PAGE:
> there was no corruption. Just to check that what all is recorded in
> journal, and this time journal matched with the data on the disk.
> >> > So, the log and the repair output are useless for determining what
> >> > caused the problem - you need the log from the mount *before* the
> >> > first shutdown occurred, and to have run repair *before* you
> >> > tried to unlink anything.
> >> It is only after 'first shutdown' I came to know about the corruption.
> >> Since, there was no error shown at the mount time, it did not seemed
> >> reasonable enough to run "repair" on the disk.
> > It's standard practice for power failure integrity testing.
> Yes, Even I agree to this. But why was there a mount at first hand? I
> guess if it returned some error - xfs_repair could be run.
Sorry, I'm not sure what you are asking.
If you're doing power failure testing, then after the power failure
you should always run a mount/unmount/repair cycle before doing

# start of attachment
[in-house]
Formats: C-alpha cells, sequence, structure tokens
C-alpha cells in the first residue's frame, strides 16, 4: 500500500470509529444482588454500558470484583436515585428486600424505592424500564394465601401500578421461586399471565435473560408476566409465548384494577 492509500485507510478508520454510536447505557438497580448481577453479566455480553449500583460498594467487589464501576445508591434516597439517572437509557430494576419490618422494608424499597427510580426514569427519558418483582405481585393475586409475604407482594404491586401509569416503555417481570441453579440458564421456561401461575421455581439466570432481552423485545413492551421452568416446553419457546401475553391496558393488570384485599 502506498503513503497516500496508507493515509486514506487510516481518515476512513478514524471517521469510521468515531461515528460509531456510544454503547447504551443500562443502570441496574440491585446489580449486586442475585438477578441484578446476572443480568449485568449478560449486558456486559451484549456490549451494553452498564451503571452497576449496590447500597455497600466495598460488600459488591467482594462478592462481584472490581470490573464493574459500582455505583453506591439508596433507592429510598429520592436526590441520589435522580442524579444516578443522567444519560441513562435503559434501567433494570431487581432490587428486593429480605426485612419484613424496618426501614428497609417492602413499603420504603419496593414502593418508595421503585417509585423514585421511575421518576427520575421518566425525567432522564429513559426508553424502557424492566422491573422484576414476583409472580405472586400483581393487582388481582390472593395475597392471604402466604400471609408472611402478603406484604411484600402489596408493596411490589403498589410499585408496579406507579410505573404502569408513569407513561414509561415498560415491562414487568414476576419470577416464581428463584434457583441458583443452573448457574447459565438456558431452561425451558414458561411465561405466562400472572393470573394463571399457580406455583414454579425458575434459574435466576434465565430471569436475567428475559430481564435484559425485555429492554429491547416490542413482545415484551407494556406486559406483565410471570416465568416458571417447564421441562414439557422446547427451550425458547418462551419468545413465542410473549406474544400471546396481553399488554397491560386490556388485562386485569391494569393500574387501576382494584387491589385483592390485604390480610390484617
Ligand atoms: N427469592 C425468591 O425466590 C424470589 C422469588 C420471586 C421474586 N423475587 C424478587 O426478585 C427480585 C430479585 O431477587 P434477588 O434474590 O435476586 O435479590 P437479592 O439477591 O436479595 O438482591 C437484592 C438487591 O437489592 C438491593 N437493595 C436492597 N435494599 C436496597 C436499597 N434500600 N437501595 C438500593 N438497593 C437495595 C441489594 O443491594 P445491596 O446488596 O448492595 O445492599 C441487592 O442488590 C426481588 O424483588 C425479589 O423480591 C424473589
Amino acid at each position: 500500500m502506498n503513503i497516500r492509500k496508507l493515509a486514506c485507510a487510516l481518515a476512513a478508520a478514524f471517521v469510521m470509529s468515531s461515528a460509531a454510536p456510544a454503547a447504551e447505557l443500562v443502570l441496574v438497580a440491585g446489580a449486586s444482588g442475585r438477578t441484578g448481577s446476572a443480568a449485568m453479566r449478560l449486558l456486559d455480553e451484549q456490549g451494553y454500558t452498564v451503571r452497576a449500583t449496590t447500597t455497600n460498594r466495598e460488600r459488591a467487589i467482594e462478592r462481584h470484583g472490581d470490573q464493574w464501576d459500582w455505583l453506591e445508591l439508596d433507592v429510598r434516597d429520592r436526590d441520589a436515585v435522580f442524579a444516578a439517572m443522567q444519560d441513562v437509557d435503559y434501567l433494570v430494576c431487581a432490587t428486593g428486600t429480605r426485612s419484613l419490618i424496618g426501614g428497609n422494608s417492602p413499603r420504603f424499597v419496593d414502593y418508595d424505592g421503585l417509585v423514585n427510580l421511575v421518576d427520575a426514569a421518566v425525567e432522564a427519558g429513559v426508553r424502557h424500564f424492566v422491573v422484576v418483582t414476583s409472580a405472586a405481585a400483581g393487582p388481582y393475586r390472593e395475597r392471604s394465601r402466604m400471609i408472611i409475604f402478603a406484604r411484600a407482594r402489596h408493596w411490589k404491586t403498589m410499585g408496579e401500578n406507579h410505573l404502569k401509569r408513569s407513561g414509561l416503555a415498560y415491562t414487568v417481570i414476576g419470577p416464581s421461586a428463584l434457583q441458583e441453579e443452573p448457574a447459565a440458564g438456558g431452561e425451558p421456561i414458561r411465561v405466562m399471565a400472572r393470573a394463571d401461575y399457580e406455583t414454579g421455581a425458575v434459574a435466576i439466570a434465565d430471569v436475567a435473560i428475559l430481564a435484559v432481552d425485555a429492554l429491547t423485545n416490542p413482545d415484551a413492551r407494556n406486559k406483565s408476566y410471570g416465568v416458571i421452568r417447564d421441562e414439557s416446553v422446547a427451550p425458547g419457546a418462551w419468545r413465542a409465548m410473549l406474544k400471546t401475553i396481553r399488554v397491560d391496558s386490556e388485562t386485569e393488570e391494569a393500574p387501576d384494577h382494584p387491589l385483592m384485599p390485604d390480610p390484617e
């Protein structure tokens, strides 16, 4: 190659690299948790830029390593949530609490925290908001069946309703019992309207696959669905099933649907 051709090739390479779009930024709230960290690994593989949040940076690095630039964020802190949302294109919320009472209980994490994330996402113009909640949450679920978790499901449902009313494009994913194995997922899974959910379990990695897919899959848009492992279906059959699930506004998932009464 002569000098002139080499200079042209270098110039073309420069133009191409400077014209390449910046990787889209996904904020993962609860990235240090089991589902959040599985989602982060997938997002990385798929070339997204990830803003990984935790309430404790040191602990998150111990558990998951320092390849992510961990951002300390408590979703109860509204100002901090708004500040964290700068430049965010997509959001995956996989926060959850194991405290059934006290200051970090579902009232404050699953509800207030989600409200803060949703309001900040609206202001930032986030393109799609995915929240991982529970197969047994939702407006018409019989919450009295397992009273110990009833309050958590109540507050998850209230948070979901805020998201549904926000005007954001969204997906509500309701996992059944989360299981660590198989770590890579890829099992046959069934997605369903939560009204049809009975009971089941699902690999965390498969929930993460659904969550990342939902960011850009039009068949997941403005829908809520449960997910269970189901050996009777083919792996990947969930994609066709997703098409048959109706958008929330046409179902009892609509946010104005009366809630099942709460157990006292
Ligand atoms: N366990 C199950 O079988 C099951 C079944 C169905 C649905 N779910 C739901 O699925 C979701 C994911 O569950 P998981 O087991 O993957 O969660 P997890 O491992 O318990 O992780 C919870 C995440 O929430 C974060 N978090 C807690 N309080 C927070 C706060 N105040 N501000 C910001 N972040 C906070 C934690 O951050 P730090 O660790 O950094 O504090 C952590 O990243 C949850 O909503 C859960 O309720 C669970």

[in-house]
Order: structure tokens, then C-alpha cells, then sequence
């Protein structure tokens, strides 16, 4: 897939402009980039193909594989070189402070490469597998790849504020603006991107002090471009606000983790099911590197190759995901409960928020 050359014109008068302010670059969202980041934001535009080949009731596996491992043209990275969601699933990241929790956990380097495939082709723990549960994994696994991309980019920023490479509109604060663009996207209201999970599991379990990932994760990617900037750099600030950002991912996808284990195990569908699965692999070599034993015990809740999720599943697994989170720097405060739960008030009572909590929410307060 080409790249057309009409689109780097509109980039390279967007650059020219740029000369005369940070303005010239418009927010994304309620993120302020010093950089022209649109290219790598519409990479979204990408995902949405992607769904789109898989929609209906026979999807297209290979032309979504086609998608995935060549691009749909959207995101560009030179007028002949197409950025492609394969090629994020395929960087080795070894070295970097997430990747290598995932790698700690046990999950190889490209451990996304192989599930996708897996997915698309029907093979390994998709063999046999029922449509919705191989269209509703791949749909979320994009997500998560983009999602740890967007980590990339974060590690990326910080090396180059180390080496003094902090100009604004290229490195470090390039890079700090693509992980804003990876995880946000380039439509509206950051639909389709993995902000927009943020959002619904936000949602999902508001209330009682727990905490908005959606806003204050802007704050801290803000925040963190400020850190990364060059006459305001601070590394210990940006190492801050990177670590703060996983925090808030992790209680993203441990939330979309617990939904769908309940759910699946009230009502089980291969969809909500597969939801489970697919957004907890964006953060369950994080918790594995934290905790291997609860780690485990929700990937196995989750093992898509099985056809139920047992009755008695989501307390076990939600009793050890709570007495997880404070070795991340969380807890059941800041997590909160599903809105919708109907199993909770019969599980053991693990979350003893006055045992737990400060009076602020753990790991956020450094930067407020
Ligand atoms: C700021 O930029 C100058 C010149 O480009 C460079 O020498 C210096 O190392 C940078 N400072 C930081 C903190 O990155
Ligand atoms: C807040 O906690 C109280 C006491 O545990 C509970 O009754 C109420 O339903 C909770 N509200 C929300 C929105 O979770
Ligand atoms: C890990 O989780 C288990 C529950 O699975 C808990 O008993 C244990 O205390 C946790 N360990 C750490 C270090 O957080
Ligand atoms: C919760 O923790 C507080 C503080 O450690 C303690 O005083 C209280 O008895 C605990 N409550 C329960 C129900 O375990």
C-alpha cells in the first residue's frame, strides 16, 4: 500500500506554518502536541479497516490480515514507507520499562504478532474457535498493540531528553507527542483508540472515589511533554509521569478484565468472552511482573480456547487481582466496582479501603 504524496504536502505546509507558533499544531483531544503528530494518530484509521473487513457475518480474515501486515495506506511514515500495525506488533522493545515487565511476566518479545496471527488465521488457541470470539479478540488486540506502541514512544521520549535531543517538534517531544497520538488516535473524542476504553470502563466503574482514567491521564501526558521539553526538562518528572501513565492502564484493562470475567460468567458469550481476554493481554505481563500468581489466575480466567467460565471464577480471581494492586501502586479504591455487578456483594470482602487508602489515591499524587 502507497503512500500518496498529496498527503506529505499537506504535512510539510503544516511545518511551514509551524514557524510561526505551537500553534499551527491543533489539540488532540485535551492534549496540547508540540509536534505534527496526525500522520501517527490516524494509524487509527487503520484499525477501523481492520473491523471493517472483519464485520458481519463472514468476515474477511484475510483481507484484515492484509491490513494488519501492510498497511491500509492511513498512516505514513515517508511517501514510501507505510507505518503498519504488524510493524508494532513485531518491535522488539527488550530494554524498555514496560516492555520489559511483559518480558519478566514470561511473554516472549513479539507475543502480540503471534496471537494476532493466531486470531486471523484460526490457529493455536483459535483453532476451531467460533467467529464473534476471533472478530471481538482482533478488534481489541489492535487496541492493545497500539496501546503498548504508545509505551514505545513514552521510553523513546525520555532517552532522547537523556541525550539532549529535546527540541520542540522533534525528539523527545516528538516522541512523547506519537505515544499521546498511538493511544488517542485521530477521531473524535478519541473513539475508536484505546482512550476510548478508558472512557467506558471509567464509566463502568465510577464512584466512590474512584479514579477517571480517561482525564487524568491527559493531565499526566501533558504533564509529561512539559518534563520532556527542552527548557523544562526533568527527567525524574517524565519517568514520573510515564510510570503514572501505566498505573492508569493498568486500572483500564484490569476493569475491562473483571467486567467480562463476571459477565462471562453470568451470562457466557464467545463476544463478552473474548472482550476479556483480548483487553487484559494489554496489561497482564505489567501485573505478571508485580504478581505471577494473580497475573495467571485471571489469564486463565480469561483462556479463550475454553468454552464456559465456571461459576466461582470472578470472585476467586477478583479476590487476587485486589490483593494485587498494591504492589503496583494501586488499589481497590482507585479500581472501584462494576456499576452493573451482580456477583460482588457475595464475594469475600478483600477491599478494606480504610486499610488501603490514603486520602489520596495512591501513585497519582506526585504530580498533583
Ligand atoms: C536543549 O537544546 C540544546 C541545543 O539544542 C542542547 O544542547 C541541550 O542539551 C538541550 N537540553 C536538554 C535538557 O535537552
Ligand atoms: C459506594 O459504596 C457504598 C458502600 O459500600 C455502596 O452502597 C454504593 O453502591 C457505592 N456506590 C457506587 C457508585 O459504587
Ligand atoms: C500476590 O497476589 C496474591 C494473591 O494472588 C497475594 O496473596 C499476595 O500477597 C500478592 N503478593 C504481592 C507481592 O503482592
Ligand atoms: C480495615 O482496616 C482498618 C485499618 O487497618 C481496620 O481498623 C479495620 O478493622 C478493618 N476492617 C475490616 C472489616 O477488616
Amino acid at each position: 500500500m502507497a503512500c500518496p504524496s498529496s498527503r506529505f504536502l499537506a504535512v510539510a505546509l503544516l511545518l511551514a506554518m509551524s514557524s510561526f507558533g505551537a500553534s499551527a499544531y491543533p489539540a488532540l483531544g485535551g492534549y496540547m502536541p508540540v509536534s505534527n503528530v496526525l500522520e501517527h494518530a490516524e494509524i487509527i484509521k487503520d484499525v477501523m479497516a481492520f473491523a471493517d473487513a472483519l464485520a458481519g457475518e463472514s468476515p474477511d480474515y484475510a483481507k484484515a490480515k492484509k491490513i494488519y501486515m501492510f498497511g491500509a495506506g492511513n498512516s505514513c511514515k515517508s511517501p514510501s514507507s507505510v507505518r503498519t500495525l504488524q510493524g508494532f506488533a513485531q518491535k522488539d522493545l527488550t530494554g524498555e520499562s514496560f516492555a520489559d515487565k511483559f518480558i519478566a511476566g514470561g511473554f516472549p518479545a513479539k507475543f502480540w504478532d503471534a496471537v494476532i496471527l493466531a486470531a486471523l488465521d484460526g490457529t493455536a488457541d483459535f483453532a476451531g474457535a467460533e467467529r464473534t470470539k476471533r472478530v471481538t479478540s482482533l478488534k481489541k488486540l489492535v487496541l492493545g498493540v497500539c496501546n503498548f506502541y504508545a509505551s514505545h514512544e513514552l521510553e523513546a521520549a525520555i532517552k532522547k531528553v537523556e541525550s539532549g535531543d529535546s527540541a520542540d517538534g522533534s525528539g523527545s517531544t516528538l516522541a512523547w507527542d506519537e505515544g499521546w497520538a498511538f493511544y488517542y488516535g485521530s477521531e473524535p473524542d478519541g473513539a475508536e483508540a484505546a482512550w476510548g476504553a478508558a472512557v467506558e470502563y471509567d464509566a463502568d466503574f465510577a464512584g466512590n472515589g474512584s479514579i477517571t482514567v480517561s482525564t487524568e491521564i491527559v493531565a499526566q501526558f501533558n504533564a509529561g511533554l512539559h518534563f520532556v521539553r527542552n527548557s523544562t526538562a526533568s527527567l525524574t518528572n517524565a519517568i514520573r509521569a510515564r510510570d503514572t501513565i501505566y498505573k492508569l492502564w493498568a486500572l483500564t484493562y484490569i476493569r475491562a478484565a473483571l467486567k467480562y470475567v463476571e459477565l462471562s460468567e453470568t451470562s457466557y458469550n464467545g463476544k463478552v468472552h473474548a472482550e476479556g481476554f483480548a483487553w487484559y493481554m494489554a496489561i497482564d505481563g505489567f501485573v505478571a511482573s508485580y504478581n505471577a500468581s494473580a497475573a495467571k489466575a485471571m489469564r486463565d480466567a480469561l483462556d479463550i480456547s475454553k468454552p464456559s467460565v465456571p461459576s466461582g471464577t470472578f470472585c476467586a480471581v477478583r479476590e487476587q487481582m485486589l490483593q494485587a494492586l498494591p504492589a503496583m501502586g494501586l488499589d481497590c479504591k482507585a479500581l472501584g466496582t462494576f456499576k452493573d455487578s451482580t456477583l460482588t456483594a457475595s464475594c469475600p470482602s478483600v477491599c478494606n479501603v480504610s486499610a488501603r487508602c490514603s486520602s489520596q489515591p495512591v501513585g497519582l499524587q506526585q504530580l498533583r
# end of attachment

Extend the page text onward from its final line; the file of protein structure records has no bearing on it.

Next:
anything else to check the filesystem and the journal were not
corrupted by the power failure. You can't test the integrity of the
journal any other way at this point in time....
> > The transaction was never committed completely in the journal. The
> > last complete transaction in the journal matches up with the inode
> > size in your ls -l output about.
> Yes, this is what I wanted to show using the latest log prints. But
> this is not case when there is an issue.
Then please tell me that what you attached is for a working case so
I won't waste my time analysing it. I don't care about the case
where everything works - I care about the case where it doesn't
In that case, I want to be able to validate your analysis of the
case where the filesystem gets broken, and I need the log contents
from prior to the first mount after the power failure has occurred
to determine that. And to tell the truth, it's better if you don't
tell me what you think is wrong in the first place so my analysis is
independent of yours. Hence if they both point to the same problem,
then we've got a fairly good indication of where the bug lies.